And it seemed like every few weeks the technology made things better. Suddenly we could exchange email with BBSs from all over the country, so we did. Then we joined a confederation of BBSs that exchanged not only email and but also conversation in online forums called conferences. Once or twice a day, our BBS called another that served as the regional hub to send out our latest posts and to receive the latest batch from an ever-widening area. Eventually we were receiving email and newsgroups from the Internet. I joined America Online and Compuserve. My circle widened.

Geography shrank before my very monitor. Before I was meeting people from all over the region. Now I was carrying on conversations with people from across the country. And then from around the world. I found myself flying to occasional gatherings of people I knew only from being online. When online friends came to my town, we had dinner. Some people formed romantic relationships. A couple who lived in different states but met online got married. I "attended" the wedding online and threw a lot of virtual rice.

This was no pastime any more. It was neither a mere hobby nor anything so mundane as an obsession. I was part of a real live thriving community. But aside from brief immersion (much nicer word than obsession, isn't it?) periods following the arrival of another novelty, the truth is that online activities did not take over my life. I went to work, I saw my friends, I spent time with my family.

So how did my family and offline friends respond to all this? Most told me that I was absolutely insane to be talking with so many strangers in this day and age. I tried to tell them all that this was the wave of the future. My family laughed while my friends remained polite but noticeably concerned. I was, in short, treated like anyone else with a dotty kind of hobby. More frustrating, though, was getting that treatment from a group who truly should have known better -- coworkers at an multi-national telecommunications company. They insisted that going online would never interest anyone, especially our clients.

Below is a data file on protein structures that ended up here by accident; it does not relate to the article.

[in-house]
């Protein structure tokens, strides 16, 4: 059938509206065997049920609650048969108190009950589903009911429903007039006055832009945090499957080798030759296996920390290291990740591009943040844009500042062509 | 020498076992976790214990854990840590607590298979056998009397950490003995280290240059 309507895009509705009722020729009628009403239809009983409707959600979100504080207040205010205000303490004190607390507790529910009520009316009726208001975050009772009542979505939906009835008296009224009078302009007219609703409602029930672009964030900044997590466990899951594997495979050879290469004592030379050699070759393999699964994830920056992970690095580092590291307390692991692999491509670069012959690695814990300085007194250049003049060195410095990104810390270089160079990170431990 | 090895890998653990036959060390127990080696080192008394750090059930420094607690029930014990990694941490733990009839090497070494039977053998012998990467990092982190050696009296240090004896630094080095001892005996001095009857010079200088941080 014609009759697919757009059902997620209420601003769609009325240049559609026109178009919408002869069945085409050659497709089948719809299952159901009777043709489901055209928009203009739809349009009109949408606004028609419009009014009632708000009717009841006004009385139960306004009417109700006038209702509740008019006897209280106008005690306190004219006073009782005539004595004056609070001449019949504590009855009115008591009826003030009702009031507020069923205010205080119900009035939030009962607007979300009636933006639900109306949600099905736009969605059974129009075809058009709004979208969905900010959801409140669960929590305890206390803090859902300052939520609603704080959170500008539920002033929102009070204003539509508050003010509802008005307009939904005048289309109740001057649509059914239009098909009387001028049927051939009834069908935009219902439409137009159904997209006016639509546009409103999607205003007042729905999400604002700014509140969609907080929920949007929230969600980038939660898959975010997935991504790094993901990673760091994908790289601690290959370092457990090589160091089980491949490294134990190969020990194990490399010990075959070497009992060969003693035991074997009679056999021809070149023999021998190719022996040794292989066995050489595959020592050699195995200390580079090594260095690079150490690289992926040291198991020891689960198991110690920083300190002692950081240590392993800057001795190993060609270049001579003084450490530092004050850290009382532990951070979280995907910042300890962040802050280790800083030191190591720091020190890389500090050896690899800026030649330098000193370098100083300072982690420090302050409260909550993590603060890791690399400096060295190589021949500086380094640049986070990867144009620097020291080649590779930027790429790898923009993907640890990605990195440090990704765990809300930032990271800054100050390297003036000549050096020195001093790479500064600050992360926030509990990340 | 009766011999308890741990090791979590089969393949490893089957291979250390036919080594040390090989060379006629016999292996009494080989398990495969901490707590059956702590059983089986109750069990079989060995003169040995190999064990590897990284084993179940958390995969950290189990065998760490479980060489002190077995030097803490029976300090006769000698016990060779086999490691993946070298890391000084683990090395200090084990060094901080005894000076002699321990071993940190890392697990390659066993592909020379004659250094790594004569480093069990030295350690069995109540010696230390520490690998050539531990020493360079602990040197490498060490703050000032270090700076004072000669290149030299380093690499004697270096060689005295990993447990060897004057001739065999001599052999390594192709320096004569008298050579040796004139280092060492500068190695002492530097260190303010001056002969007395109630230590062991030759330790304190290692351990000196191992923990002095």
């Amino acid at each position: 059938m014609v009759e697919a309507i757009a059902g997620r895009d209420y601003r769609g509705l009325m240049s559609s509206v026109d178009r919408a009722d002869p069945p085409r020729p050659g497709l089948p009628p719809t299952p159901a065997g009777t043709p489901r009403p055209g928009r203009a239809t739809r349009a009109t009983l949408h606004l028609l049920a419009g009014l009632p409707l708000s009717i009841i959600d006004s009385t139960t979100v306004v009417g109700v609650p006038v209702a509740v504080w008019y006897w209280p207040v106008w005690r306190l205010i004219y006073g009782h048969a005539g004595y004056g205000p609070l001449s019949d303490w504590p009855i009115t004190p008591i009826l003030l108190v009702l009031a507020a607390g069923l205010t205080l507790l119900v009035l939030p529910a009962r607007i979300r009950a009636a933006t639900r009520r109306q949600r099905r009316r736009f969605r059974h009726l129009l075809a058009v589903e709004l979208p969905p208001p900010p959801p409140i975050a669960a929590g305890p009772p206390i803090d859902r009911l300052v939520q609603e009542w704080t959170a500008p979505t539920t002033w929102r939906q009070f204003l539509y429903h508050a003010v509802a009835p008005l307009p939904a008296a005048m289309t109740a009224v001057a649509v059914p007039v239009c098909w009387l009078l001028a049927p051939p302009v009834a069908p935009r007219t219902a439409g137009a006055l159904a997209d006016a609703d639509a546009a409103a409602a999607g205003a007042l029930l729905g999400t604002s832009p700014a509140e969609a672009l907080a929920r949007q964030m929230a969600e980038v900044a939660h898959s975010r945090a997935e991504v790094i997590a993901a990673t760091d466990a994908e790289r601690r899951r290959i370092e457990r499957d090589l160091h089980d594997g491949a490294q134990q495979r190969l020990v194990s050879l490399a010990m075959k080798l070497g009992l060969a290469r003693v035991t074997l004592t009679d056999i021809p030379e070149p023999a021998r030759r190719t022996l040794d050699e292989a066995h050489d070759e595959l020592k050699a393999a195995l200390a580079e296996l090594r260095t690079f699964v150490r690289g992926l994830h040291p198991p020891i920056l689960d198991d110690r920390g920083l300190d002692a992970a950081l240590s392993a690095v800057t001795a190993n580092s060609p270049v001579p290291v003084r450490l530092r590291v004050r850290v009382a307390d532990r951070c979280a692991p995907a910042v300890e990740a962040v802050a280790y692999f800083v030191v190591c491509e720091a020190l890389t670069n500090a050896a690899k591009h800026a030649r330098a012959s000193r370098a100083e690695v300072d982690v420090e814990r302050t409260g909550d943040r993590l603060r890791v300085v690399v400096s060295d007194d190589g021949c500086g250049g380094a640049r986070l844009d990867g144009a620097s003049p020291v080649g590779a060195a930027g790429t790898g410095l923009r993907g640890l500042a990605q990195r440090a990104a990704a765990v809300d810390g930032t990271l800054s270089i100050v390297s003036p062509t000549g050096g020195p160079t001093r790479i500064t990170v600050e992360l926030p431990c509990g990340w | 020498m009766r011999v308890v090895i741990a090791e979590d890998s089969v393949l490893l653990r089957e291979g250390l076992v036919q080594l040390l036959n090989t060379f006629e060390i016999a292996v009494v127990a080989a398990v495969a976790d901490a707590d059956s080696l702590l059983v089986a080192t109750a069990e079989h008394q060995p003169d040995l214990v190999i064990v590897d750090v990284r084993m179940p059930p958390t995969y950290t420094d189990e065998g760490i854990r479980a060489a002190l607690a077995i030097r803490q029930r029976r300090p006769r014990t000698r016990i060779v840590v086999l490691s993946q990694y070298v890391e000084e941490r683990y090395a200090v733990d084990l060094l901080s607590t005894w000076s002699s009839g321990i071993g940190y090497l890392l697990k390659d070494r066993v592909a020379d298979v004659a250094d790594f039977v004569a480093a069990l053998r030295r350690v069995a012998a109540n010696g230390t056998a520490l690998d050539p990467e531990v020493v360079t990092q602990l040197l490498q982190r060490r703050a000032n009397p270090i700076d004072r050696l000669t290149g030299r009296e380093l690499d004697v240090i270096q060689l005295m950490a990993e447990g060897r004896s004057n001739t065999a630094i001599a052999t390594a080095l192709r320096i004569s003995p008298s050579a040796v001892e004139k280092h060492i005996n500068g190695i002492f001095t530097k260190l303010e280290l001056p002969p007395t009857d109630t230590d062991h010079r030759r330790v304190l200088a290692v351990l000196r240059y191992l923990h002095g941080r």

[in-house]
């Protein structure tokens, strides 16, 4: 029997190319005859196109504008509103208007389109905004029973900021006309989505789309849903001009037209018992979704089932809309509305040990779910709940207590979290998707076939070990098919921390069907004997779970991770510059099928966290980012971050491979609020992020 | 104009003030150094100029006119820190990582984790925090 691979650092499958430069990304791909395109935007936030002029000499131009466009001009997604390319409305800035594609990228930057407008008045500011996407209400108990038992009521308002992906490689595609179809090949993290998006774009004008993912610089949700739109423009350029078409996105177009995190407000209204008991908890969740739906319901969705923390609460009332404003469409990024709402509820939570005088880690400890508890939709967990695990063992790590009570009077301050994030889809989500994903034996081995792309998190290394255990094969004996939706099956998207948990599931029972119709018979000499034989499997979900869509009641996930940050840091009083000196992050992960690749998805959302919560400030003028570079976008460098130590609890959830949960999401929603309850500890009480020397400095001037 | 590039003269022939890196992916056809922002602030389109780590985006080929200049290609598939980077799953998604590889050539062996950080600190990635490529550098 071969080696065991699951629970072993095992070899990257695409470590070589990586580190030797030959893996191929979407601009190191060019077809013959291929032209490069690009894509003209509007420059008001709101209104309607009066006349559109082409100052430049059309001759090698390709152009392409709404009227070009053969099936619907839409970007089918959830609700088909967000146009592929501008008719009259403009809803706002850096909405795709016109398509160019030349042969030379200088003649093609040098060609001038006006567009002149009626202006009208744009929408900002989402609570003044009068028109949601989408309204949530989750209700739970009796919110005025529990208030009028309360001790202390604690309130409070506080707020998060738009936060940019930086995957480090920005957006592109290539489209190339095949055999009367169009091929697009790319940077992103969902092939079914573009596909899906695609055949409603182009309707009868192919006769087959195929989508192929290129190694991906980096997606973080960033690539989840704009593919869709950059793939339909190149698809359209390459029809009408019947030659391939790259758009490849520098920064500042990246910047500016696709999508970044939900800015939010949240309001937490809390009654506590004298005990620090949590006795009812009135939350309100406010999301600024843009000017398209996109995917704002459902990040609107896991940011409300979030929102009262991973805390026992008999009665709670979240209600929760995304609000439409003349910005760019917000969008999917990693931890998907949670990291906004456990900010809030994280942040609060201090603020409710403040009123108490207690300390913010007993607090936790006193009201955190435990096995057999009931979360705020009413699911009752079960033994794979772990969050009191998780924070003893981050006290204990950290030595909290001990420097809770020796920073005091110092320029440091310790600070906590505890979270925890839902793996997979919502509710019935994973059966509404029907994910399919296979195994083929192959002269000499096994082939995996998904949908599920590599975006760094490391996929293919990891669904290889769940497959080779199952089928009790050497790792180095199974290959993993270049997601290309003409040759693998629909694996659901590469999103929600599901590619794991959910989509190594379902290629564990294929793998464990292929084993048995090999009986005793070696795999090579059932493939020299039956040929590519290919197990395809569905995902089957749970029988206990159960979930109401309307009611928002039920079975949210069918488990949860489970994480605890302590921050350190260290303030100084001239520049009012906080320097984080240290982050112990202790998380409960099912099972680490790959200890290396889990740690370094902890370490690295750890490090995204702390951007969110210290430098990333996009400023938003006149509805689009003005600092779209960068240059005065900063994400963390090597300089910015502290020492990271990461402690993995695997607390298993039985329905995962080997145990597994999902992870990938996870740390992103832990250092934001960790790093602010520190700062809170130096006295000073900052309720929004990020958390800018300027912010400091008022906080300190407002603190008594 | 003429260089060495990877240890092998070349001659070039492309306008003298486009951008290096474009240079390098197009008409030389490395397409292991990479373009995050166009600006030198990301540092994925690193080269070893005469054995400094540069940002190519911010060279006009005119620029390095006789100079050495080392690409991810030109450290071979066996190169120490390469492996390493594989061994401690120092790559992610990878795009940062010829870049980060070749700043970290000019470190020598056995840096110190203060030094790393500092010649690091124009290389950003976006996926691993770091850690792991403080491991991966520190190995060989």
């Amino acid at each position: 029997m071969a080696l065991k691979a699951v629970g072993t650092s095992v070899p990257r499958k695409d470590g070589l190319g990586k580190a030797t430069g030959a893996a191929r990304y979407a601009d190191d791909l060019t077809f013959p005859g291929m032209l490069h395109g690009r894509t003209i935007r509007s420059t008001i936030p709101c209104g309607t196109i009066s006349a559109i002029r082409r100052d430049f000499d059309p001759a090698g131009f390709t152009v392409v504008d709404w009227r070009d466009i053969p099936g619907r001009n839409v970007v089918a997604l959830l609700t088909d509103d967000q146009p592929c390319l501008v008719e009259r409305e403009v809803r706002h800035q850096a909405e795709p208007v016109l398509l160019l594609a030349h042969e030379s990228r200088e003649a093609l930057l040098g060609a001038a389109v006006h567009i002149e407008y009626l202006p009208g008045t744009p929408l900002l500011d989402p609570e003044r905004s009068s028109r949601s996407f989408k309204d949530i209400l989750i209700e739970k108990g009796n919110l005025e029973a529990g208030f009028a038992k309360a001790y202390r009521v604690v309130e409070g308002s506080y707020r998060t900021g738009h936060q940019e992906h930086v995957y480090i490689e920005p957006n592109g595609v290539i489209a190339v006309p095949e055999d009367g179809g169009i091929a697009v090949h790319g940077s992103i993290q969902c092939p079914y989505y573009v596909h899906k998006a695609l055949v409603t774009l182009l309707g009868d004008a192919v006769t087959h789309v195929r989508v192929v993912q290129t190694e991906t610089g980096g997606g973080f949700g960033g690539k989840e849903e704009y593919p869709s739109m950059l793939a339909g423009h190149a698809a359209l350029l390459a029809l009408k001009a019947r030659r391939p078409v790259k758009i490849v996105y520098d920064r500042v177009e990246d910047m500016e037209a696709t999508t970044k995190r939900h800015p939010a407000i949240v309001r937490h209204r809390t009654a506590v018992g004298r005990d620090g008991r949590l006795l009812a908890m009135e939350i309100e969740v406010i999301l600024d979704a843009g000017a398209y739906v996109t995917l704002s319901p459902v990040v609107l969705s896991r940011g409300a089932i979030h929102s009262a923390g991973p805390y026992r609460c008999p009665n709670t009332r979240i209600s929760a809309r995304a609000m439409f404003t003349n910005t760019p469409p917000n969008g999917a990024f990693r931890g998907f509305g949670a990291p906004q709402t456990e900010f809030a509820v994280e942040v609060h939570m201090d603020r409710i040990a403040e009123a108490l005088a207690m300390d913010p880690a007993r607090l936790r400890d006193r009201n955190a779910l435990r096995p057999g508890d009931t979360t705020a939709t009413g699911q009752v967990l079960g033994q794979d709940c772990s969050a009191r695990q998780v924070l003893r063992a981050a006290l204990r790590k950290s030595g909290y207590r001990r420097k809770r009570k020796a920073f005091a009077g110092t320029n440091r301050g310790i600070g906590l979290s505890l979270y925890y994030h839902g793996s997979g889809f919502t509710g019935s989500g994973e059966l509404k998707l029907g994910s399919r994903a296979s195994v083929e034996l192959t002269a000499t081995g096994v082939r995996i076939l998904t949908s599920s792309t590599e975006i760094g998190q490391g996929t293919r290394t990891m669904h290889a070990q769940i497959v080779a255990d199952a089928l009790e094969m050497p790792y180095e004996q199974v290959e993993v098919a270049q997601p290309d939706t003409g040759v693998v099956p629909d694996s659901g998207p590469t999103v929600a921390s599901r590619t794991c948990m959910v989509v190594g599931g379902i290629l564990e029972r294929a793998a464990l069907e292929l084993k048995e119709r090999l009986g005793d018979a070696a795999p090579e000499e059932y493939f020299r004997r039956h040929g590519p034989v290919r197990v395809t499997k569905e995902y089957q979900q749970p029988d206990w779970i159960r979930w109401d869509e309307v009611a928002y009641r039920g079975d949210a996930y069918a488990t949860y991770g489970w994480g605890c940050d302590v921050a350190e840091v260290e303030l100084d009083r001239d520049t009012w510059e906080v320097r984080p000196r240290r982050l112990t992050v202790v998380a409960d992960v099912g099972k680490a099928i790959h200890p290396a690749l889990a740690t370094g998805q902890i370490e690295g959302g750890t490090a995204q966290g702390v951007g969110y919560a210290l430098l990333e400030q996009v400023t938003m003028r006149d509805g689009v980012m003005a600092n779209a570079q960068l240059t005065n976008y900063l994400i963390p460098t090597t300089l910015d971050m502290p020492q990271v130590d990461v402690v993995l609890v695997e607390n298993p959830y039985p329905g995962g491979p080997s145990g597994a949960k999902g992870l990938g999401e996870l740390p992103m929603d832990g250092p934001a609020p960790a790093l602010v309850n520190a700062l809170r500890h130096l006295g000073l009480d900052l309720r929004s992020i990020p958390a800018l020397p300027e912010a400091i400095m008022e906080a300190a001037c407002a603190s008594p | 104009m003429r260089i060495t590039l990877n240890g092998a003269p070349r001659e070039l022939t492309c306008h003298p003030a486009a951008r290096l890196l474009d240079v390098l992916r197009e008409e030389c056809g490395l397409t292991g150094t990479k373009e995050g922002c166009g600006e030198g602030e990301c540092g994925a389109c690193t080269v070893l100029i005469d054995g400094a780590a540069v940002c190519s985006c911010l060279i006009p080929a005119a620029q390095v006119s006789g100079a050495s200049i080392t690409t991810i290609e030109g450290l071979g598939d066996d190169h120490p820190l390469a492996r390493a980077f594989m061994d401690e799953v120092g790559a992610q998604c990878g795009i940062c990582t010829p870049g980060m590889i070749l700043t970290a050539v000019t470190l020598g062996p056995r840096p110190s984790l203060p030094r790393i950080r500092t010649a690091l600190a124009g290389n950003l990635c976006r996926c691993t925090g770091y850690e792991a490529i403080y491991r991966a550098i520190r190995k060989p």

Those clients are now all online and my old employer no longer exists, having been inhaled into a bigger company that got on the net bandwagon relatively early.

So what have I learned in all these years online? The main lesson is that online is not about technology at all, but about people. That is what drew me in, and what hooked just about every onliner I've ever known. With all the increase in speed, with all the years of killer aps, with the advent of graphic interfaces, the Web, and streaming downloads, even with the fantastic amount of information available with a few mouse clicks, what makes online so compelling is the same thing that glued me to my work computer that summer night in 1983 -- the chance to connect with people I'd never get to know otherwise.

But there is also something about interacting online that brings out the both the best and worst in some people. There's no room here to delve into why that's the case, although there's been plenty written on the topic. Instead, let me share a few insights about what you can reasonably expect from any virtual community.

  • It is not Utopia.
    Some people come online expecting a futuristic perfection where people all act with a higher purpose. It's interesting, this expectation that human nature will change simply because communications technology takes a giant leap forward. Perhaps it will over the long haul, but online hasn't yet had a long haul. People can usually be expected to act online much as they do offline.